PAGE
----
An entrepreneurial trend that has been gaining popularity and notoriety lately is lean startup. Lean startup (#leanstartup on Twitter) is the method of building a new business by focusing on customer development, reducing waste, and pivoting often. You can think about lean startup as the new business cousin of lean manufacturing.
I’m kind of late to the lean startup party, but I plan on using the ideology for the next MediaLeaf business. The basic tenants are simple, straightforward, and apply to any new business, not just online ventures. Here’s a very quick and dirty intro to lean startup as well as some links for further exploration.
Customer development is a method of using constant customer interaction to continuously refine your product and businessmodel. Having a few potential customers early in the process that you can frequently check in with regarding your product is a way to gain invaluable insight into how much utility your product has and its ultimate potential. Customer development is a large topic and worthy of an entire series of blog posts.
In the software world waste can take several forms, including unnecessary features. Features that aren’t critical to your product or heavily used by customers are most likely wasteful; they have a cost in terms of development and support manpower and time. These features can also draw interest and focus away from your core product. This ties in closely with focusing on a MVP (minimum viable product).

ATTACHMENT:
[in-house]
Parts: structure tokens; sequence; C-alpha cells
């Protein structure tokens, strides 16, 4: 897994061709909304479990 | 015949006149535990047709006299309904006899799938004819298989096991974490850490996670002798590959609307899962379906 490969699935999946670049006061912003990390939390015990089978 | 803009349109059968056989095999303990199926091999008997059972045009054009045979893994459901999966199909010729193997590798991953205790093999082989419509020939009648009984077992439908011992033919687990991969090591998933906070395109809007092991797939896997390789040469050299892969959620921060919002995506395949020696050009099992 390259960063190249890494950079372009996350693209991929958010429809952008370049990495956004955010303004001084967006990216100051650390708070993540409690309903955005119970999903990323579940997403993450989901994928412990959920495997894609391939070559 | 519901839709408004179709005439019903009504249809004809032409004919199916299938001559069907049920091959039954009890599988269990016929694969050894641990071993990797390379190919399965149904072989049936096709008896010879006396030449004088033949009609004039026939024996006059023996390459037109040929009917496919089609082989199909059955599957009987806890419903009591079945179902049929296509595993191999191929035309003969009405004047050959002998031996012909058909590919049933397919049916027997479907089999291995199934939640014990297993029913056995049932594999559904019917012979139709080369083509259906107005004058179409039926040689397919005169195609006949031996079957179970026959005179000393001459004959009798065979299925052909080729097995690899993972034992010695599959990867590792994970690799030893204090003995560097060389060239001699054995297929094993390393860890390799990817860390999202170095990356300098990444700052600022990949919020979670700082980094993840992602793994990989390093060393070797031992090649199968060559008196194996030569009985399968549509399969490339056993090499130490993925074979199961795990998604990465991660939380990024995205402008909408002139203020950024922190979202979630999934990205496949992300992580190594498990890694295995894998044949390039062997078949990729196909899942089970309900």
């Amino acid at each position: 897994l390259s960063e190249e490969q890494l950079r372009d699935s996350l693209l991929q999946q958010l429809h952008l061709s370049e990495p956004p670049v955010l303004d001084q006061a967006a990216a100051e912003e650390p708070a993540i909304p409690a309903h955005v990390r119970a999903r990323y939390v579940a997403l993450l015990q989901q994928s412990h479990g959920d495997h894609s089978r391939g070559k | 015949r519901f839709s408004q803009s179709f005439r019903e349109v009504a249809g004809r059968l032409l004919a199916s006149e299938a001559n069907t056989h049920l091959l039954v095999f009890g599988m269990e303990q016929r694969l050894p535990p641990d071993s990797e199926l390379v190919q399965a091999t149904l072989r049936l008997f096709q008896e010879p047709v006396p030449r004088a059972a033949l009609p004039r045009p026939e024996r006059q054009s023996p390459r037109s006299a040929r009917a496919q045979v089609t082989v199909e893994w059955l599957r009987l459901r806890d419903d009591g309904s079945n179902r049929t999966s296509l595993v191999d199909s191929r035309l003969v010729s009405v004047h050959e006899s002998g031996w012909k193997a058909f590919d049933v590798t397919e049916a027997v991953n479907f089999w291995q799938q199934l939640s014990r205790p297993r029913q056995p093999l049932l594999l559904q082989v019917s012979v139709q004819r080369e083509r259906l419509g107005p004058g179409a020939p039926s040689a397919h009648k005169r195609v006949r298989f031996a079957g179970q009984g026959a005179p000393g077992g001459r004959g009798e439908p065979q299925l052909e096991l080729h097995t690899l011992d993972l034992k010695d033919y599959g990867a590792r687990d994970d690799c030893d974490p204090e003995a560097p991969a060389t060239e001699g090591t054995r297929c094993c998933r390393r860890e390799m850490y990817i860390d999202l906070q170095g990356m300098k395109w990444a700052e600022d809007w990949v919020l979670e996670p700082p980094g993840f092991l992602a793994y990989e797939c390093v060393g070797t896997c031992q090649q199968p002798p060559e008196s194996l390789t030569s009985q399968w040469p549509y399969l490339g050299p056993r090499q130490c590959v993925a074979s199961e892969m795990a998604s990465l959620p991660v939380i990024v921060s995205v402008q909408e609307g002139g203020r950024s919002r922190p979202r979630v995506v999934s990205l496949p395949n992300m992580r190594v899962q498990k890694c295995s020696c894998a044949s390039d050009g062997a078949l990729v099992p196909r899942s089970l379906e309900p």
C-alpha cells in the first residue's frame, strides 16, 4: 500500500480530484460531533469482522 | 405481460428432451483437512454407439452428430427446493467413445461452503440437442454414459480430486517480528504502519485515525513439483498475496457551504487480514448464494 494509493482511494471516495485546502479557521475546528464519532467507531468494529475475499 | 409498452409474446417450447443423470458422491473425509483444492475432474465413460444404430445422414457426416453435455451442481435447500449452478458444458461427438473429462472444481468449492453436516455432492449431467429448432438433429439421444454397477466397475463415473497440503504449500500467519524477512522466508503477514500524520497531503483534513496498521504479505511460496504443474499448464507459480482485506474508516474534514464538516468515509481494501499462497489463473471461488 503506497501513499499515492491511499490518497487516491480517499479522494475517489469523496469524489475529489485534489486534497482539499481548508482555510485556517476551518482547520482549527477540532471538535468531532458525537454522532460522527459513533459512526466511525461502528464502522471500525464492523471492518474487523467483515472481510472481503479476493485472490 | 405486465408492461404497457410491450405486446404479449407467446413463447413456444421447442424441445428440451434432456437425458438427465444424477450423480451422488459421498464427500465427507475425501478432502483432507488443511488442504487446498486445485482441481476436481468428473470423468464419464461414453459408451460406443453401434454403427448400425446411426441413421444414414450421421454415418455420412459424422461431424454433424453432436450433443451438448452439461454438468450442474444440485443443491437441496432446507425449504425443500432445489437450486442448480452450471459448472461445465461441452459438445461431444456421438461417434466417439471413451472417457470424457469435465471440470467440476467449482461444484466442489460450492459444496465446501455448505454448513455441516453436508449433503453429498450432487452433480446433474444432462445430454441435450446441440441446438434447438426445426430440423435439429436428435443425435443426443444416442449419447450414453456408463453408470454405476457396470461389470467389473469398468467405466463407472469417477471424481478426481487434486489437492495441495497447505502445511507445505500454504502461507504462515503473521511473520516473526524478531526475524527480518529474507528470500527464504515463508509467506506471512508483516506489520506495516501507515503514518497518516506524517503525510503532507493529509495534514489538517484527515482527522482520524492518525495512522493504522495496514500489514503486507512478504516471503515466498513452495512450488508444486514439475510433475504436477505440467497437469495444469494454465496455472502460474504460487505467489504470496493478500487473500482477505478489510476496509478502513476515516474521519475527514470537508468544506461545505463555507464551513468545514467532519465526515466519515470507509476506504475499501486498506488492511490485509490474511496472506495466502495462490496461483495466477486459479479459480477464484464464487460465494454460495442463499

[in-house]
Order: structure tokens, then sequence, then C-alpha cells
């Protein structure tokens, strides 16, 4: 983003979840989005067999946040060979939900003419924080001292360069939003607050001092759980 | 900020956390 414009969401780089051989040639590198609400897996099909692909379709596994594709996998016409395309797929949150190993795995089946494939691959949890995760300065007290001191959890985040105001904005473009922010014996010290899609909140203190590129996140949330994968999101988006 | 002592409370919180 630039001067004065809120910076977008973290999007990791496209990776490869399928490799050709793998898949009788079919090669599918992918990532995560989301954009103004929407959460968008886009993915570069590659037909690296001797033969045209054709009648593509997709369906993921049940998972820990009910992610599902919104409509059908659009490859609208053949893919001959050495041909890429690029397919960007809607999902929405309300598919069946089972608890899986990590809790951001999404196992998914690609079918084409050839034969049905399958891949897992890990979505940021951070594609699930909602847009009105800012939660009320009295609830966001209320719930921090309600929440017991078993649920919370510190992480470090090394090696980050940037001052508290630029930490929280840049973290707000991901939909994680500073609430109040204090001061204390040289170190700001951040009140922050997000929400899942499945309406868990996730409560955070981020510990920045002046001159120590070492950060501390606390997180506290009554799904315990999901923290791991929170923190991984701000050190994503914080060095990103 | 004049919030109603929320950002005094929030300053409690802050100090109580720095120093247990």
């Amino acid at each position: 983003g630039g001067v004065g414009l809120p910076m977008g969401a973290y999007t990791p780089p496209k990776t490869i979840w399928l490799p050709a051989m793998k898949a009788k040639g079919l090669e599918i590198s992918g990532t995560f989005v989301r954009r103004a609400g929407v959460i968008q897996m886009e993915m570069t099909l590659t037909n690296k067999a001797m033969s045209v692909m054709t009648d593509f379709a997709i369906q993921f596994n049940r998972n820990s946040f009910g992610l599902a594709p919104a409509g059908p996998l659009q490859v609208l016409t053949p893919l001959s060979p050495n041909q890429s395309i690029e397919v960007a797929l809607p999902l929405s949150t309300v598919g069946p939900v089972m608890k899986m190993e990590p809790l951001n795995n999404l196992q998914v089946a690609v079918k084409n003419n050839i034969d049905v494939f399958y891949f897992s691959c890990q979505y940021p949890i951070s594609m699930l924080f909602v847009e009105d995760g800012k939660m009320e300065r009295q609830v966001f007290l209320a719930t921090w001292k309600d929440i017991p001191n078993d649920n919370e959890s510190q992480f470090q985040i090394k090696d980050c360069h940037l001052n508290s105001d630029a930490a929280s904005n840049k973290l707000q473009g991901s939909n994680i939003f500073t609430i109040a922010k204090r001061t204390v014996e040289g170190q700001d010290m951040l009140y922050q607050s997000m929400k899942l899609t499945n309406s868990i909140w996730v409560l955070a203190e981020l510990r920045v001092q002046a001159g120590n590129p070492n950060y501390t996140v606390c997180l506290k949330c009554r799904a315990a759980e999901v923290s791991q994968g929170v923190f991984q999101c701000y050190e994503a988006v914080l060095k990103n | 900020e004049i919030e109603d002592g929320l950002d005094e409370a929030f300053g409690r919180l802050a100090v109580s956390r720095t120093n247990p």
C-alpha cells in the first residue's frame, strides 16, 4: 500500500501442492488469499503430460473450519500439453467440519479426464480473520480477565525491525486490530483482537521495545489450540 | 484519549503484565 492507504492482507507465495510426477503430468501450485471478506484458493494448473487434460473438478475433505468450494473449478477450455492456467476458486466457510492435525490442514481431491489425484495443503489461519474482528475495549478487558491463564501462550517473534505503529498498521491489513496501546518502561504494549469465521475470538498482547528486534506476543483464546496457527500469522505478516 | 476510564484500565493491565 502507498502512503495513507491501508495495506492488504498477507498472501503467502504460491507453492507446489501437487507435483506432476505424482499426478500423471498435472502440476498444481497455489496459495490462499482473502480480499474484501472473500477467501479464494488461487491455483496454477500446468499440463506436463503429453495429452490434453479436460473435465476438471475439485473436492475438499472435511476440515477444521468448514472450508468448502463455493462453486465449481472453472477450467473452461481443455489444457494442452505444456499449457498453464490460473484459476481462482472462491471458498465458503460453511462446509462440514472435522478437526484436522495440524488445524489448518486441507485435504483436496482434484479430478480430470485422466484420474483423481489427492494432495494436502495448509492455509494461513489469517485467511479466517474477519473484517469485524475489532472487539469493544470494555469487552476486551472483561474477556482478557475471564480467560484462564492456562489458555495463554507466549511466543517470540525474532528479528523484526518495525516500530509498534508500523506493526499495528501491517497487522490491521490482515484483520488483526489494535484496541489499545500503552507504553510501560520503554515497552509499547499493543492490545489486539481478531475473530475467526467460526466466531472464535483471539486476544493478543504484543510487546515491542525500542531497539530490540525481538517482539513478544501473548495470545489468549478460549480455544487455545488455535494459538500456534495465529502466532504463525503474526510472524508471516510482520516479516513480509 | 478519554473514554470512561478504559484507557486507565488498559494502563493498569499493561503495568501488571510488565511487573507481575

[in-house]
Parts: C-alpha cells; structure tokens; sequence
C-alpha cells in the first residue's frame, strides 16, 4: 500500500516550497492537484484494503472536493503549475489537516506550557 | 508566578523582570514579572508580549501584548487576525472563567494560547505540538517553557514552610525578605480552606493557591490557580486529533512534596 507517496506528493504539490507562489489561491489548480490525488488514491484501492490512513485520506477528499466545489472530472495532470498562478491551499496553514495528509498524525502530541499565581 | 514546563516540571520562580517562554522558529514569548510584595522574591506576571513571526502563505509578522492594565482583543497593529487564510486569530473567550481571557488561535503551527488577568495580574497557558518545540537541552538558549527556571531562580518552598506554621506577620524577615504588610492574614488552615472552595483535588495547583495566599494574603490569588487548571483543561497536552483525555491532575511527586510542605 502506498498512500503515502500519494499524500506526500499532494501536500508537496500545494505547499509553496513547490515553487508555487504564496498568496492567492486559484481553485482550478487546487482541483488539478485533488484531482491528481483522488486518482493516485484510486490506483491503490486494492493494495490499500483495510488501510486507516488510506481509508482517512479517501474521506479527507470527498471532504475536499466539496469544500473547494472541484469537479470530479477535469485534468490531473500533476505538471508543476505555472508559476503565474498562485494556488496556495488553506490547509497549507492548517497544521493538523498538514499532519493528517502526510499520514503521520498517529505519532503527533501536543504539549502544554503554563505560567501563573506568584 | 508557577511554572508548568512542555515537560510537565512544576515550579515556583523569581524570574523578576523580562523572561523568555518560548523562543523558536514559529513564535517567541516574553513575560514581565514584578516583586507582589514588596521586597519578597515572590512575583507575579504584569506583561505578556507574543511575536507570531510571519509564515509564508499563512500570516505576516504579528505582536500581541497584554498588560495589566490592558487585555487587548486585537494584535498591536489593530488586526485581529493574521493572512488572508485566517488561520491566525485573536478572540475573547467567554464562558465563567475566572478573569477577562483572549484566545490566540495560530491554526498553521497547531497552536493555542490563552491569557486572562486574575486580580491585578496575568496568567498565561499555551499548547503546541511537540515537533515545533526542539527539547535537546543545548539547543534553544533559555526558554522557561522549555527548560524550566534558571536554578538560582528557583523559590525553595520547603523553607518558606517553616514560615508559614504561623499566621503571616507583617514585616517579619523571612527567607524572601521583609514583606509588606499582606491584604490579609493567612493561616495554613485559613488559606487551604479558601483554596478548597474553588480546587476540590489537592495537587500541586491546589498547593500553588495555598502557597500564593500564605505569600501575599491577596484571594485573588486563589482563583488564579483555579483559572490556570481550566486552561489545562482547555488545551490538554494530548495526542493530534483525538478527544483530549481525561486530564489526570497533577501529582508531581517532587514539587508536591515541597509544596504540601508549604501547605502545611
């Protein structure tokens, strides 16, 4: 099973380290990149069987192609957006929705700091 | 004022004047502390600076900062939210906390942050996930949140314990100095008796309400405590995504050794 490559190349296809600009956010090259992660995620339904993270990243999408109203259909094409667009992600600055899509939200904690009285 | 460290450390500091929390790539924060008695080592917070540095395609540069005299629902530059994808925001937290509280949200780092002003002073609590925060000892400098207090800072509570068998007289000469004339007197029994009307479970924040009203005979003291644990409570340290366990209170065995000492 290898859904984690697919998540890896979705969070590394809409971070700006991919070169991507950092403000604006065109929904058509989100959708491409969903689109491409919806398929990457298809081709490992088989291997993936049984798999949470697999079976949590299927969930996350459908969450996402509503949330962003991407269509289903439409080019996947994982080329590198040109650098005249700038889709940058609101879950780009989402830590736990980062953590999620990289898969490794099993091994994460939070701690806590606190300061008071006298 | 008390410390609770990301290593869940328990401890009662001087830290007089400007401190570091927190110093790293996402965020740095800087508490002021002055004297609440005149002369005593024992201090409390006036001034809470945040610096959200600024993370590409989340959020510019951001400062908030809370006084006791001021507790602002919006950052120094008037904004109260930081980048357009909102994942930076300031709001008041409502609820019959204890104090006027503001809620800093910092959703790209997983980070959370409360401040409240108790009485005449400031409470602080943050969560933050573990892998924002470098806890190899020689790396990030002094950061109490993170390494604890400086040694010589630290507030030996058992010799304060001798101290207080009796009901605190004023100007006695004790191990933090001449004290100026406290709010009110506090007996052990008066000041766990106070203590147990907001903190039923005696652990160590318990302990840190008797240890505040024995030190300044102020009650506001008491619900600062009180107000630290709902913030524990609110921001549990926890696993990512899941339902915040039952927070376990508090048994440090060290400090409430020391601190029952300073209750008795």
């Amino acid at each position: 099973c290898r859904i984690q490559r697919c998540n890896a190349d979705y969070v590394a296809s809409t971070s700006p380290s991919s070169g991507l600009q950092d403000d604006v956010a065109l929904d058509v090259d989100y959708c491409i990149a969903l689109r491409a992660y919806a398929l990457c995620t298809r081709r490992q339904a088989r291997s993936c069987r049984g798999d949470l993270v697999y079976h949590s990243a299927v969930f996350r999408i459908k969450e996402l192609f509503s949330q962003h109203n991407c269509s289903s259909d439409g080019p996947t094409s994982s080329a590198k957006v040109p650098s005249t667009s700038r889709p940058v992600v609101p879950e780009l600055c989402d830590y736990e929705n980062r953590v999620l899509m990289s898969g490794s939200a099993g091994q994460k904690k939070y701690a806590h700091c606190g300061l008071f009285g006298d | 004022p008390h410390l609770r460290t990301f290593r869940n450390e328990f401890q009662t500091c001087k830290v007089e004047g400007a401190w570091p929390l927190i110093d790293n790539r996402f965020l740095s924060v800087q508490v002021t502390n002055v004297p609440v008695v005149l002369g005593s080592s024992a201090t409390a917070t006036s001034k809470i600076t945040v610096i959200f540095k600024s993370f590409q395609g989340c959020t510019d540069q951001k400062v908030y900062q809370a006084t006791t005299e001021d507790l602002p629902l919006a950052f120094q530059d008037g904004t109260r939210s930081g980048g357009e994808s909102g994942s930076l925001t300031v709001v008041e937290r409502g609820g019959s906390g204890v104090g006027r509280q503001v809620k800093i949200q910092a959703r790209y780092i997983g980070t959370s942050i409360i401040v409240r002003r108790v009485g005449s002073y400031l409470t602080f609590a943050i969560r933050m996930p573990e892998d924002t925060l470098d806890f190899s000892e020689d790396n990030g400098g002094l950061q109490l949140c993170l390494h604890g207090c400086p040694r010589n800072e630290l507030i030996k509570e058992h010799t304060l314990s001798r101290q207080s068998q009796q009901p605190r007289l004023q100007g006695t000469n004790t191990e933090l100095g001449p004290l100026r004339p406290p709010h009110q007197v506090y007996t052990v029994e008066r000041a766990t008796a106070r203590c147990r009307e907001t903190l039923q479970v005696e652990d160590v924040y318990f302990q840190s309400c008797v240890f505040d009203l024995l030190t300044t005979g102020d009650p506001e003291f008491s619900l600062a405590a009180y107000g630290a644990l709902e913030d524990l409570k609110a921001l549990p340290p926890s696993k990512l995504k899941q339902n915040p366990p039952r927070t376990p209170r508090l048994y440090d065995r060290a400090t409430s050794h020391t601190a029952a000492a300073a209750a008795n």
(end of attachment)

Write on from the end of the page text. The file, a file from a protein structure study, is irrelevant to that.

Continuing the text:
Pivoting vs Optimization
Pivoting is the process of refining your product’s feature set and function to increasingly improve user experiences or to better suit the customer’s needs. Pivoting is a completely different mentality than optimization. Optimization is taking what you have in place and improving it. A good example of optimization would be changing the color of a button on your signup form and A/B testing to see the improvement.
Pivoting is more about making large-scale changes, such as changing the focus of an entire business or feature. An example of pivoting might be a general contractor deciding that it would be more profitable to focus solely on building gazebos. Optimization would have that contractor trying to figure our ways to be a more profitable general contractor. This is an example of the “local maximum problem” or the “hill climbing problem”. Optimizing your current situation is all well and good, but you should also consider whether or not bigger opportunities exist.
Steven Gary Blank’s Four Steps to the Epiphany
Steven Gary Blank’s Stanford Talks on Customer Development
Brant Cooper’s The Entrepreneur’s Guide to Customer Development